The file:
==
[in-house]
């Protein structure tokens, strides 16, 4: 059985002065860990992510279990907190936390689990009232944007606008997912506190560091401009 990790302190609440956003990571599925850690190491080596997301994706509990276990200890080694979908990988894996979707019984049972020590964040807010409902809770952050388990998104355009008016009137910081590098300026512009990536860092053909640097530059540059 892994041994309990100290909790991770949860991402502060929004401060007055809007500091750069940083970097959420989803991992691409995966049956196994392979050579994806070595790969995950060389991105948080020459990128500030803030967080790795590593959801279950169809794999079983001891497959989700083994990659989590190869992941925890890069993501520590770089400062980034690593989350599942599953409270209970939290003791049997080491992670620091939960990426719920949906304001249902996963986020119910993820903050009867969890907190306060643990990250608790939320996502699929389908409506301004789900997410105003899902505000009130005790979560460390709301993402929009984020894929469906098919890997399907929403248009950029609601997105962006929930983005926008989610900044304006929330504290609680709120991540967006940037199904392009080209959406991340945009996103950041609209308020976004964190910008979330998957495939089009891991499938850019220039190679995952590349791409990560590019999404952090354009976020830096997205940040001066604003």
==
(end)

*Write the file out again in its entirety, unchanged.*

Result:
[in-house]
């Protein structure tokens, strides 16, 4: 059985002065860990992510279990907190936390689990009232944007606008997912506190560091401009 990790302190609440956003990571599925850690190491080596997301994706509990276990200890080694979908990988894996979707019984049972020590964040807010409902809770952050388990998104355009008016009137910081590098300026512009990536860092053909640097530059540059 892994041994309990100290909790991770949860991402502060929004401060007055809007500091750069940083970097959420989803991992691409995966049956196994392979050579994806070595790969995950060389991105948080020459990128500030803030967080790795590593959801279950169809794999079983001891497959989700083994990659989590190869992941925890890069993501520590770089400062980034690593989350599942599953409270209970939290003791049997080491992670620091939960990426719920949906304001249902996963986020119910993820903050009867969890907190306060643990990250608790939320996502699929389908409506301004789900997410105003899902505000009130005790979560460390709301993402929009984020894929469906098919890997399907929403248009950029609601997105962006929930983005926008989610900044304006929330504290609680709120991540967006940037199904392009080209959406991340945009996103950041609209308020976004964190910008979330998957495939089009891991499938850019220039190679995952590349791409990560590019999404952090354009976020830096997205940040001066604003």